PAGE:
Two state prison officials retire amid ongoing probes at Avoyelles Correctional Center _lowres

Advocate staff photo by TRAVIS SPRADLING -- Entrance to Avoyelles Correctional Center in Cottonport.

Two top officials at a state prison in Cottonport have retired in the wake of ongoing investigations, while three other employees remain on leave pending the outcome of the probes.

Tonia Cain, the wife of Avoyelles Correctional Center warden Nate Cain, retired Friday, said Natalie LaBorde, a representative of the office of state corrections Secretary Jimmy Leblanc. Tonia Cain had been the prison’s business manager.

Paul Gaspard, a deputy warden at the prison, retired on May 18, while Nate Cain, along with Avoyelles Prison employees Beau Milligan and Randon Harrington, remain on leave, LaBorde said.

Officials haven’t disclosed the subject of the Department of Public Safety and Corrections internal investigation, but it comes amid The Advocate’s requests for credit card and inmate concession records at the state lockup, as well as documents related to an internal probe regarding prison rape. Inspector General Stephen Street also is investigating alleged misconduct at the prison.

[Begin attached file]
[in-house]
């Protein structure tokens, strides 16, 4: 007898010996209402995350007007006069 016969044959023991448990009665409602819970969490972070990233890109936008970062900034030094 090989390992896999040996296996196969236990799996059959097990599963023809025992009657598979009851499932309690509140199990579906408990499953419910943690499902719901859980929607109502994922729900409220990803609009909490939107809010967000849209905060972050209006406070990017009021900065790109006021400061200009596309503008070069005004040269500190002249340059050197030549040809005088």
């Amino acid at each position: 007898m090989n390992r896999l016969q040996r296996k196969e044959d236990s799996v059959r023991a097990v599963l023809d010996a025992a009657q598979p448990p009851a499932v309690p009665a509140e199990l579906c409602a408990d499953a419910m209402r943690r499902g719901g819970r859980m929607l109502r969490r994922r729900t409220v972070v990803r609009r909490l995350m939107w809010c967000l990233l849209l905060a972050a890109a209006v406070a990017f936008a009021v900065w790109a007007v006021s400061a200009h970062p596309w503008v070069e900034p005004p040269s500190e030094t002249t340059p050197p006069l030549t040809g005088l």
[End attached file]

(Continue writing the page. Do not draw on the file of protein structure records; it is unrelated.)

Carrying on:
The departures also were announced after The Advocate revealed Nate Cain, one of two sons of Burl Cain, the former warden of the Louisiana State Penitentiary at Angola, spent at least $76,000 in state money on a “Ranch House” at the prison he oversees without obtaining required approval. The project was shut down once officials from corrections headquarters discovered the house was being built.

Burl Cain, who ran Angola for two decades, retired last year, not long after The Advocate published stories about his business ties to relatives of inmates.

The state corrections agency also announced on Monday that Pam Laborde, the agency’s spokeswoman, is stepping down after 12 years in the role.

“I greatly appreciate the opportunity to serve, especially to be a part of the success over the last several years to reduce Louisiana’s prison population and make our communities safer,” Laborde wrote in an emailed statement. “I am proud to work with so many dedicated and under-appreciated individuals in Corrections and Probation and Parole who put their lives at risk every single day to protect the citizens of this state and who work to change lives in meaningful ways.”

LeBlanc said Pam Laborde will no longer handle day-to-day media inquiries for the department but will remain at the organization for a few weeks to finish projects.

“I sincerely appreciate her service and hope that she will consider opportunities to serve the Department in a different capacity,” he said, in the statement.